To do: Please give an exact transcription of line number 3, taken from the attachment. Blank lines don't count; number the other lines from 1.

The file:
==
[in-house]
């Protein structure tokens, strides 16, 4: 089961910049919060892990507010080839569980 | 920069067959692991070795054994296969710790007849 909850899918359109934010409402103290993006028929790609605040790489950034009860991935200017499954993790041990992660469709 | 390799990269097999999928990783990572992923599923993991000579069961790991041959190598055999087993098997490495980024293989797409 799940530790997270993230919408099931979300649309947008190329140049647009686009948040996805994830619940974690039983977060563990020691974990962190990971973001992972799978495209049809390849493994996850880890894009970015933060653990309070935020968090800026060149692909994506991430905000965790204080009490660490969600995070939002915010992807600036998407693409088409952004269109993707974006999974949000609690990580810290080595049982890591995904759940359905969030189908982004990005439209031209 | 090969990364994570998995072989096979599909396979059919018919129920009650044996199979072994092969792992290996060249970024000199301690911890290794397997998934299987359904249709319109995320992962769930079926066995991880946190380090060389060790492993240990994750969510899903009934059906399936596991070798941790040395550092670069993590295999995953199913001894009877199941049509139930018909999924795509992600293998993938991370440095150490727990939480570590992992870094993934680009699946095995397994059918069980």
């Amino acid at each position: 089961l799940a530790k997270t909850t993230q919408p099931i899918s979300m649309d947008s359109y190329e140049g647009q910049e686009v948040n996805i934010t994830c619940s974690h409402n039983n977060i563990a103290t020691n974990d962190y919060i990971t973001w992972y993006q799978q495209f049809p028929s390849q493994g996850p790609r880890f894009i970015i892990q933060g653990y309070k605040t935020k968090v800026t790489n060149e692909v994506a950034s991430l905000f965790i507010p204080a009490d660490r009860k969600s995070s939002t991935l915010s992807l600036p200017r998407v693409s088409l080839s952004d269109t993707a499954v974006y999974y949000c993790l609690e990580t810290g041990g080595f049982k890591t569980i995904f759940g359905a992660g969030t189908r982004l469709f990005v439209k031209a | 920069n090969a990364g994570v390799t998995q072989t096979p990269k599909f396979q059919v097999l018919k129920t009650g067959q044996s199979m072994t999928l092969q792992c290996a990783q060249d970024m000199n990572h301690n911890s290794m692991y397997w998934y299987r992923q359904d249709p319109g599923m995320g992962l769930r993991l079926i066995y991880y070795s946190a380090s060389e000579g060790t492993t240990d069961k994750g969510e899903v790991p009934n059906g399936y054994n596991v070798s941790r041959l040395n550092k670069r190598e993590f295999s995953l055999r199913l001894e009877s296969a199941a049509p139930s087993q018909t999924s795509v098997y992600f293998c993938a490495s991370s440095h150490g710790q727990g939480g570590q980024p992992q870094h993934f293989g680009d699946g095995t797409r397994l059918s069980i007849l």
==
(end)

């Amino acid at each position: 089961l799940a530790k997270t909850t993230q919408p099931i899918s979300m649309d947008s359109y190329e140049g647009q910049e686009v948040n996805i934010t994830c619940s974690h409402n039983n977060i563990a103290t020691n974990d962190y919060i990971t973001w992972y993006q799978q495209f049809p028929s390849q493994g996850p790609r880890f894009i970015i892990q933060g653990y309070k605040t935020k968090v800026t790489n060149e692909v994506a950034s991430l905000f965790i507010p204080a009490d660490r009860k969600s995070s939002t991935l915010s992807l600036p200017r998407v693409s088409l080839s952004d269109t993707a499954v974006y999974y949000c993790l609690e990580t810290g041990g080595f049982k890591t569980i995904f759940g359905a992660g969030t189908r982004l469709f990005v439209k031209a | 920069n090969a990364g994570v390799t998995q072989t096979p990269k599909f396979q059919v097999l018919k129920t009650g067959q044996s199979m072994t999928l092969q792992c290996a990783q060249d970024m000199n990572h301690n911890s290794m692991y397997w998934y299987r992923q359904d249709p319109g599923m995320g992962l769930r993991l079926i066995y991880y070795s946190a380090s060389e000579g060790t492993t240990d069961k994750g969510e899903v790991p009934n059906g399936y054994n596991v070798s941790r041959l040395n550092k670069r190598e993590f295999s995953l055999r199913l001894e009877s296969a199941a049509p139930s087993q018909t999924s795509v098997y992600f293998c993938a490495s991370s440095h150490g710790q727990g939480g570590q980024p992992q870094h993934f293989g680009d699946g095995t797409r397994l059918s069980i007849l």